2. Next gather up the hair in a V shape above the nose between the eyes. The wider part of the V is closest to the nose.

  3. Place a tiny elastic band.  If you prefer not to order the bands above from Amazon, you can also purchase them from a beauty store. 

  4. Comb the whiskers down and away from the eyes.  

5.  If desired, add a small bow to finish it off. I have found that puppy bows do not stay in well so you may want to wait a month or so before purchasing cute bows.

As the hair grows, you will be able to take in more hair to make larger topknots.  To do this, make a longer part at the top back of his nose and again, gather the hair into an inverted V shape.  Once the puppy has reached maturing, the part for his top knot will be made from the other edges of each eye.

Cute as a button!


The art of crafting a topknot on a Shih Tzu puppy paves the way to unmasking those beautiful puppy eyes, previously obscured by too much facial hair.

Adaptable to either a full, flowing mane or a neatly-trimmed puppy cut, a petite topknot is a versatile, trendy option that ensures an elegant look while keeping those mischievous strands in check.

Training your little furball to enjoy the grooming experience is necessary, as a wiggly-worms can prove challenging. The best tool for this task? Petite hairbands, which slide effortlessly into place without splitting or tearing the delicate locks.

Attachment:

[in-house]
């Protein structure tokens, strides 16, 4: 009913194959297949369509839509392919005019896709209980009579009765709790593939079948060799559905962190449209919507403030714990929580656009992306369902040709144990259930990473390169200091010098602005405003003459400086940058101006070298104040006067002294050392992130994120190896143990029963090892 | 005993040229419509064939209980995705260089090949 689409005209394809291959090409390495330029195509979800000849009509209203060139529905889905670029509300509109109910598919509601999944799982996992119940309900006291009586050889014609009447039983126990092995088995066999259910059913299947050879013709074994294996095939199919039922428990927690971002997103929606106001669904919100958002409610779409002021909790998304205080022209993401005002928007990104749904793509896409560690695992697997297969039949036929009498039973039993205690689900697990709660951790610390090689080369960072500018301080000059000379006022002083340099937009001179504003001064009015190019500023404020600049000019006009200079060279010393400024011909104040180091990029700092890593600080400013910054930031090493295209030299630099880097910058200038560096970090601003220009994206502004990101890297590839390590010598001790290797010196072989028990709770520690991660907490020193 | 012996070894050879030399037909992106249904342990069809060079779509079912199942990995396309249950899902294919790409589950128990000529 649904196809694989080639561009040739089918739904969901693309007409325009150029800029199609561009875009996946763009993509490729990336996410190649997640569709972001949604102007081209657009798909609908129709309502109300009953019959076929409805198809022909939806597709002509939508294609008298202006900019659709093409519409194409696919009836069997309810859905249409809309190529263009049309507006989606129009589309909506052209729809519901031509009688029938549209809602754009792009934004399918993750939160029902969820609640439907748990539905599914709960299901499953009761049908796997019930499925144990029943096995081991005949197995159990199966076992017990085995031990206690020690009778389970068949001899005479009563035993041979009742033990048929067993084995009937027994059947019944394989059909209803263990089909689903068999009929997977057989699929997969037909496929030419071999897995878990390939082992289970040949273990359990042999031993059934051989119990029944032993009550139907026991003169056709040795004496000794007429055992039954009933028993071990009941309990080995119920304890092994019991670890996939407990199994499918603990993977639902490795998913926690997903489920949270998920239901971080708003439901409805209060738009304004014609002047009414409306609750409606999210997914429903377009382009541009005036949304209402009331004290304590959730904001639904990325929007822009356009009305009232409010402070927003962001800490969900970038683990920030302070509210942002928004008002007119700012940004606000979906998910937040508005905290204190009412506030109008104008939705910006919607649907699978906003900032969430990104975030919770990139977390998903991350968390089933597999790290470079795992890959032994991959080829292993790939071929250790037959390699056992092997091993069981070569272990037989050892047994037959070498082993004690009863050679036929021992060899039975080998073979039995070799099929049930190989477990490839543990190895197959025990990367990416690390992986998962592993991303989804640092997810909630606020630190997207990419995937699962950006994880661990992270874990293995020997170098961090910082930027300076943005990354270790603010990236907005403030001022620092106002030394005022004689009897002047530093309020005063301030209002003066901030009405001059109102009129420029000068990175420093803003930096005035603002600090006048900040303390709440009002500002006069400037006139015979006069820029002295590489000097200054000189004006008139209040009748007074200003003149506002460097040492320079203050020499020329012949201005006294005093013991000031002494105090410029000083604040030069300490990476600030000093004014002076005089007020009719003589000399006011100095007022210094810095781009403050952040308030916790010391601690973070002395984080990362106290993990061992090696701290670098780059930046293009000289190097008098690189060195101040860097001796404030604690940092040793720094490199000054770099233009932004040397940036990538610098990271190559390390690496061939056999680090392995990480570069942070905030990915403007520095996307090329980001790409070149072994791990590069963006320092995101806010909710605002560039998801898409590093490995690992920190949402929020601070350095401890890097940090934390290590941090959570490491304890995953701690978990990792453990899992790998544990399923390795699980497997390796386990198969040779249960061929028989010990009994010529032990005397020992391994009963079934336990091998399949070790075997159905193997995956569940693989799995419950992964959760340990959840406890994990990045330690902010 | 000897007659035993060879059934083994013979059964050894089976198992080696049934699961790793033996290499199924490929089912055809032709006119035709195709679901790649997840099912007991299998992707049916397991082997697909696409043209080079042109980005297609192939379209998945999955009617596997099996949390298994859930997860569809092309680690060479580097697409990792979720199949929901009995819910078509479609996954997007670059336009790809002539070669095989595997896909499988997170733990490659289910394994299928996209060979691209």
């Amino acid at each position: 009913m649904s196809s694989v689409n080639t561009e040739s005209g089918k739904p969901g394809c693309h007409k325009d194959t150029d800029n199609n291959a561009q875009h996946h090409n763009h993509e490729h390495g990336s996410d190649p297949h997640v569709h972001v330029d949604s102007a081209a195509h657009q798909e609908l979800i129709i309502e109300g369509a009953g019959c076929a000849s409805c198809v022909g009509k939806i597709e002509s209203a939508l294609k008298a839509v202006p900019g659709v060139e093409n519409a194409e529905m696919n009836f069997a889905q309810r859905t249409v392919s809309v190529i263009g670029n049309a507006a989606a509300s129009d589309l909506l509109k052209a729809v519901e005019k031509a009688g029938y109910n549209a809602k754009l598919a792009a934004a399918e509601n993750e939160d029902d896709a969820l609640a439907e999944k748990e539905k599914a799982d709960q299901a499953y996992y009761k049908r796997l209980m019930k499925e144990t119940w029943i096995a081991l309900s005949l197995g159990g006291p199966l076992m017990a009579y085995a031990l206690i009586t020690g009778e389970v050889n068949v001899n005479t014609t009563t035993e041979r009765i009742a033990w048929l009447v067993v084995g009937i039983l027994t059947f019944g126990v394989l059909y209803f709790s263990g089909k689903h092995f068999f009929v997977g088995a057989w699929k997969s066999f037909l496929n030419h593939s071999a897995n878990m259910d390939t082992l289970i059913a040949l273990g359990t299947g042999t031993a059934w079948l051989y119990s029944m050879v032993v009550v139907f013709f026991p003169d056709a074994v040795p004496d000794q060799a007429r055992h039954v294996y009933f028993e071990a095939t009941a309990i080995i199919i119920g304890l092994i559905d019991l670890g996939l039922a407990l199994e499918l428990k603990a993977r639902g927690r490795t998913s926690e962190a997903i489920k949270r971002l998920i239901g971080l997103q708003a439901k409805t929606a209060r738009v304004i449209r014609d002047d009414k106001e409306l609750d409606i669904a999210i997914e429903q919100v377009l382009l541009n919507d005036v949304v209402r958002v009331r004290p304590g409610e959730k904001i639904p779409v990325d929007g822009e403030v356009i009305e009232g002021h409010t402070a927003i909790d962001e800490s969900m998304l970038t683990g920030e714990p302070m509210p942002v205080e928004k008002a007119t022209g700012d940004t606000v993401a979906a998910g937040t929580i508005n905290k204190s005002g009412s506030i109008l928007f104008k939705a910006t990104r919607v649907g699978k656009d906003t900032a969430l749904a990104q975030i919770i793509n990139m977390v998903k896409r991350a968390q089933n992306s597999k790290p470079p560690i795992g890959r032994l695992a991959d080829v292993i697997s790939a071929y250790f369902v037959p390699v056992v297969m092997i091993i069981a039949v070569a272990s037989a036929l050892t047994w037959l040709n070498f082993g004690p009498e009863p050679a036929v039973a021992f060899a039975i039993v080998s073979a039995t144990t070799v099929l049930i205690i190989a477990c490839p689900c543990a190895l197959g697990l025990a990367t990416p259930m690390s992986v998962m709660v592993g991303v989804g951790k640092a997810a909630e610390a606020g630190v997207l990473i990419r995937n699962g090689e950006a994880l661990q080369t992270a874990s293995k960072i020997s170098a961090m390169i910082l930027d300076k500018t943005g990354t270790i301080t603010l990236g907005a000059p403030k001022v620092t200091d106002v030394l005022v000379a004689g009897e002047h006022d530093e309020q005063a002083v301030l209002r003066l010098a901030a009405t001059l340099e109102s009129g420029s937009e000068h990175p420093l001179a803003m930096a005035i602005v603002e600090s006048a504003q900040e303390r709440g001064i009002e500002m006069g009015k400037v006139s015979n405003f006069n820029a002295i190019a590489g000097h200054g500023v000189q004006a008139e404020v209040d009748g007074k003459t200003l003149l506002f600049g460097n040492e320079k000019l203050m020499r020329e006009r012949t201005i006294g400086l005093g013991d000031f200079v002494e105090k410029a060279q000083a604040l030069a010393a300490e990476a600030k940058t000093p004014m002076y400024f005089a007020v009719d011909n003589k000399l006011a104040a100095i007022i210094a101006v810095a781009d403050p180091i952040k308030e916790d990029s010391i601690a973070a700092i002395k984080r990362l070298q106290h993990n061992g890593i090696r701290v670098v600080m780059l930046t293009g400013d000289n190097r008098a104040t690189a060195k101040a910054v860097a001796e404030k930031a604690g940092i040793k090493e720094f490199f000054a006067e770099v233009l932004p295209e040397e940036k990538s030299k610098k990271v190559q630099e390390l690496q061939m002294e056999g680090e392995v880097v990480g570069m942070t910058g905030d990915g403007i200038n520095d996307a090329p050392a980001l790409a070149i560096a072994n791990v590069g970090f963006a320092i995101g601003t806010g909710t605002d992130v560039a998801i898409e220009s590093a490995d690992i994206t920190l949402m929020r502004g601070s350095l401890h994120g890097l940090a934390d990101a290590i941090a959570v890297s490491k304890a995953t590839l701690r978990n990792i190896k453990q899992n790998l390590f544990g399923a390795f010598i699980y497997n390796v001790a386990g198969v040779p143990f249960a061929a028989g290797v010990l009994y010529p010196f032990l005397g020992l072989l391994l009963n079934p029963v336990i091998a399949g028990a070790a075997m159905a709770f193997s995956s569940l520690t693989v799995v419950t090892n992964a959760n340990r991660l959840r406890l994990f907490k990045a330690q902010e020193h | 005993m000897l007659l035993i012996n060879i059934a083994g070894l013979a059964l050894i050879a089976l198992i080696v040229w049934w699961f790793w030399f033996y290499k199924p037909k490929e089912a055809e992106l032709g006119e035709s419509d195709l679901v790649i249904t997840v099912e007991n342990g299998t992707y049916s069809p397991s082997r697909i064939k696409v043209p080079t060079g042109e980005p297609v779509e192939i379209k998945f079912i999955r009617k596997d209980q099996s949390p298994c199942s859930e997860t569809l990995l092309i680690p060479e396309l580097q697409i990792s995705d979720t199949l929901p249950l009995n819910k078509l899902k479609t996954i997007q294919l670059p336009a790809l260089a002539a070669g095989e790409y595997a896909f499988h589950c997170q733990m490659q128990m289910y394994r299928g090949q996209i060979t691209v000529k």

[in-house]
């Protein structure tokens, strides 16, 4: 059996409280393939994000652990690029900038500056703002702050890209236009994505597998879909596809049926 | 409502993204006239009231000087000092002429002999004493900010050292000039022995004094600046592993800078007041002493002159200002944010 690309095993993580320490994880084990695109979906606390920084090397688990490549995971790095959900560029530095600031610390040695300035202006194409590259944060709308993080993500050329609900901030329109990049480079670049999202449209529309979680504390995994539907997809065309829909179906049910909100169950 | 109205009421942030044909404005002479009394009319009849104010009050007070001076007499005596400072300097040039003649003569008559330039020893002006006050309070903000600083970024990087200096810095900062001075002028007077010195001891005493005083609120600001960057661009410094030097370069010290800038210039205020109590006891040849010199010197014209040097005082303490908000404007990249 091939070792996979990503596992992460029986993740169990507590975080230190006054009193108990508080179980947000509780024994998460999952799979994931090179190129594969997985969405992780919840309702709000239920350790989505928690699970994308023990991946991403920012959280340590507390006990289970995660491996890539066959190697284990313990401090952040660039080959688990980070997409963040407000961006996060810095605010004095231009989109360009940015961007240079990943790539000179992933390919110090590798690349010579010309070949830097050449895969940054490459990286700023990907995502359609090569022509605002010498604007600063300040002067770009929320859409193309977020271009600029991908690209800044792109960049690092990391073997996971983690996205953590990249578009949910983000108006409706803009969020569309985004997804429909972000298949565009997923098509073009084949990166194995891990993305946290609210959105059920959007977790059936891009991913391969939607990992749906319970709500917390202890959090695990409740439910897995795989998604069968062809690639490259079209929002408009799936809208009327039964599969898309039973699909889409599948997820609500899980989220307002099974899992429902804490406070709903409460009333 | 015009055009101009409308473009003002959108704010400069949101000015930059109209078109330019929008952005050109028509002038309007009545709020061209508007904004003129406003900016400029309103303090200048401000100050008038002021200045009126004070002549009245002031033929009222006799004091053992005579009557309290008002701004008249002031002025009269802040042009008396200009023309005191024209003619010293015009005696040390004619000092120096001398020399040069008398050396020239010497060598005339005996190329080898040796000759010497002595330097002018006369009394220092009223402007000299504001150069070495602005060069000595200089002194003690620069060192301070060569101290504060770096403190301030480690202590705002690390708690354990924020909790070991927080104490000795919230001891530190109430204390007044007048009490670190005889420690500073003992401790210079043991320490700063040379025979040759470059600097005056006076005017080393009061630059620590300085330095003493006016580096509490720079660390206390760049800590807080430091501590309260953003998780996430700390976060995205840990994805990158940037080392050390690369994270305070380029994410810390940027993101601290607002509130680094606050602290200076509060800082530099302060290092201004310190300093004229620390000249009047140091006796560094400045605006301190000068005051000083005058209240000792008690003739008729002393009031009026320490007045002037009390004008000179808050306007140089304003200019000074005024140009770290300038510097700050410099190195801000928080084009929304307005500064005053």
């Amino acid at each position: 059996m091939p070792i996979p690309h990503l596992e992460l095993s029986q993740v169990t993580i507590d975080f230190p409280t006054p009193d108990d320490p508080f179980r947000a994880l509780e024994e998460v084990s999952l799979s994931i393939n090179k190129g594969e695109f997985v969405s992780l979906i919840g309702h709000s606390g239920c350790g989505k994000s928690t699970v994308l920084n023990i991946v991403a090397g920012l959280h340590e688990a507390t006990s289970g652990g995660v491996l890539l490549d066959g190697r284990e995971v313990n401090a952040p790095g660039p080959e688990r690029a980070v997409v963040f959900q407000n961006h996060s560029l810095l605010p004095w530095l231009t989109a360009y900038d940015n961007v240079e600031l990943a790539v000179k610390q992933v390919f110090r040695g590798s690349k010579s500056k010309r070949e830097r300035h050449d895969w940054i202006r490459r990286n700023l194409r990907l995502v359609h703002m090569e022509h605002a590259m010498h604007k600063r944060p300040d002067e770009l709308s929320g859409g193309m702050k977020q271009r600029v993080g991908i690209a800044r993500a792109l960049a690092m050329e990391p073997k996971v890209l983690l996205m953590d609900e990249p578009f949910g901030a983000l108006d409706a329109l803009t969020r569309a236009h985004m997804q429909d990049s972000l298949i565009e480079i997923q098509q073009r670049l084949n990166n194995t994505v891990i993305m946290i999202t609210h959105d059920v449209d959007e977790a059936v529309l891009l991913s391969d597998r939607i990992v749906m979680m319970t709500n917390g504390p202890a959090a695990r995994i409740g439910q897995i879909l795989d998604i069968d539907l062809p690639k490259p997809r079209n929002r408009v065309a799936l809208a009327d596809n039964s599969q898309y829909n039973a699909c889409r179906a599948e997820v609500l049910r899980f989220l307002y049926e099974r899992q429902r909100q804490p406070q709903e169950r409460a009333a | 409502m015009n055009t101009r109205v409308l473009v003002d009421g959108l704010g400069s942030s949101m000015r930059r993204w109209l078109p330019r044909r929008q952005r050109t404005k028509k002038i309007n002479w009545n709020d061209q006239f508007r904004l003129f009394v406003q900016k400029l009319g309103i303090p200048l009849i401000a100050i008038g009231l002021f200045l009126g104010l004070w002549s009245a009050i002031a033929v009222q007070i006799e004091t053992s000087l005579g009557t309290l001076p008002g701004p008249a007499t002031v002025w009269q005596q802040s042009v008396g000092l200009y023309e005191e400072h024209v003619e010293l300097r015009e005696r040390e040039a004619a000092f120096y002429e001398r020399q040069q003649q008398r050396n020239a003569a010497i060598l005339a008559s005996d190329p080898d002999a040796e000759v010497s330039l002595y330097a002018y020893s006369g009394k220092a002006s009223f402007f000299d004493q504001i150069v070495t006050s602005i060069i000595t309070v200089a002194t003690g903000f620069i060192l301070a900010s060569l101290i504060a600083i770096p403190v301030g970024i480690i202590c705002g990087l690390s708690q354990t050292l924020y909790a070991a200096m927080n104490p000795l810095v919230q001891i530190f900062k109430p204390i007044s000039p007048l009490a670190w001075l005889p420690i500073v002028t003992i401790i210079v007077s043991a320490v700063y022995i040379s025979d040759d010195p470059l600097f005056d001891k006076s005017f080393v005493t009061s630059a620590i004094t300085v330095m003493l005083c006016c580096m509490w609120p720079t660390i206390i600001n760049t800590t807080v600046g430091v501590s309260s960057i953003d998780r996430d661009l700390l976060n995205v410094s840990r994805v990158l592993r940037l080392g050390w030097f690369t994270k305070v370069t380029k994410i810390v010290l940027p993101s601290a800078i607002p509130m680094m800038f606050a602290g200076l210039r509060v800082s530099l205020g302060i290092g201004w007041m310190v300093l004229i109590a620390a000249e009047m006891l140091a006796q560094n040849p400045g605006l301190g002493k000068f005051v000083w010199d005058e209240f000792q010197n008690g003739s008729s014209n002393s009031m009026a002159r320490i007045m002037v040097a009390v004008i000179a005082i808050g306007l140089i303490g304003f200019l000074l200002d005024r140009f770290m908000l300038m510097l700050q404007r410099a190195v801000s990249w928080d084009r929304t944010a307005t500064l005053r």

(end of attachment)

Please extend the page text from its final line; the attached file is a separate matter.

Orthodontic bands, usually found in a dentist's office, are a secret weapon, available in a variety of strengths and colors. The optimal choice is a band that isn't too light or too heavy - a middle-of-the-road band that's just right for your puppy.

In conclusion, the path to a perfect Shih Tzu puppy topknot is a journey of patience, training, and bit by bit progress.

But remember, "The only way to do great work is to love what you do" - Steve Jobs.

Let your love for your Shih Tzu guide you through the grooming process.

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About Janice

Janice is the voice behind Miracle Shih Tzu. Having lived with dogs and cats most of her life, she served as a veterinary technician for ten years in Maryland and twelve years as a Shih Tzu dog breeder in Ohio.

Her education includes undergraduate degrees in Psychology with a minor in biology, Early Childhood Education, and Nursing, and a master's in Mental Health Counseling.

She is a lifelong learner, a dog lover, and passionate about the welfare of animals. Her favorite breed for over 50 years has been the Shih Tzu.

When not writing, reading, or researching dog-related topics, she likes to spend time with her eight Shih Tzu dogs, her husband, and her family, as well as knitting and crocheting. She is also the voice behind Small Dog Place and Smart-Knit-Crocheting.